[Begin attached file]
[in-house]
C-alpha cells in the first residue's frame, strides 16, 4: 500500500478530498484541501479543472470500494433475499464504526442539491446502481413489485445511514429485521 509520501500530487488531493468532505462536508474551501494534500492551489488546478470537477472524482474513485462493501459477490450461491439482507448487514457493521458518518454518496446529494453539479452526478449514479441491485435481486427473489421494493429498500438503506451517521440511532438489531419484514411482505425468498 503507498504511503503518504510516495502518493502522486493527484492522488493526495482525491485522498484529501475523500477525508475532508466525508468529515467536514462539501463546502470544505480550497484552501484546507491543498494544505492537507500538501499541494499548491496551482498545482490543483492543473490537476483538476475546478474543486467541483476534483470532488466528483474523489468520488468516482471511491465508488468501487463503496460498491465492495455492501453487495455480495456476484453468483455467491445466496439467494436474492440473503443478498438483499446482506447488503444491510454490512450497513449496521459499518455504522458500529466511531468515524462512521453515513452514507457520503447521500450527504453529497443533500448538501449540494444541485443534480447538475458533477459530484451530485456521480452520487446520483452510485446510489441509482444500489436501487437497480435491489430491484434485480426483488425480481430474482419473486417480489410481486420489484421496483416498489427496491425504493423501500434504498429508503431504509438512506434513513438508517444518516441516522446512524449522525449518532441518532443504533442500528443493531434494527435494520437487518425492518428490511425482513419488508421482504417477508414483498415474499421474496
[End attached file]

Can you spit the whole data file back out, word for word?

[in-house]
C-alpha cells in the first residue's frame, strides 16, 4: 500500500478530498484541501479543472470500494433475499464504526442539491446502481413489485445511514429485521 509520501500530487488531493468532505462536508474551501494534500492551489488546478470537477472524482474513485462493501459477490450461491439482507448487514457493521458518518454518496446529494453539479452526478449514479441491485435481486427473489421494493429498500438503506451517521440511532438489531419484514411482505425468498 503507498504511503503518504510516495502518493502522486493527484492522488493526495482525491485522498484529501475523500477525508475532508466525508468529515467536514462539501463546502470544505480550497484552501484546507491543498494544505492537507500538501499541494499548491496551482498545482490543483492543473490537476483538476475546478474543486467541483476534483470532488466528483474523489468520488468516482471511491465508488468501487463503496460498491465492495455492501453487495455480495456476484453468483455467491445466496439467494436474492440473503443478498438483499446482506447488503444491510454490512450497513449496521459499518455504522458500529466511531468515524462512521453515513452514507457520503447521500450527504453529497443533500448538501449540494444541485443534480447538475458533477459530484451530485456521480452520487446520483452510485446510489441509482444500489436501487437497480435491489430491484434485480426483488425480481430474482419473486417480489410481486420489484421496483416498489427496491425504493423501500434504498429508503431504509438512506434513513438508517444518516441516522446512524449522525449518532441518532443504533442500528443493531434494527435494520437487518425492518428490511425482513419488508421482504417477508414483498415474499421474496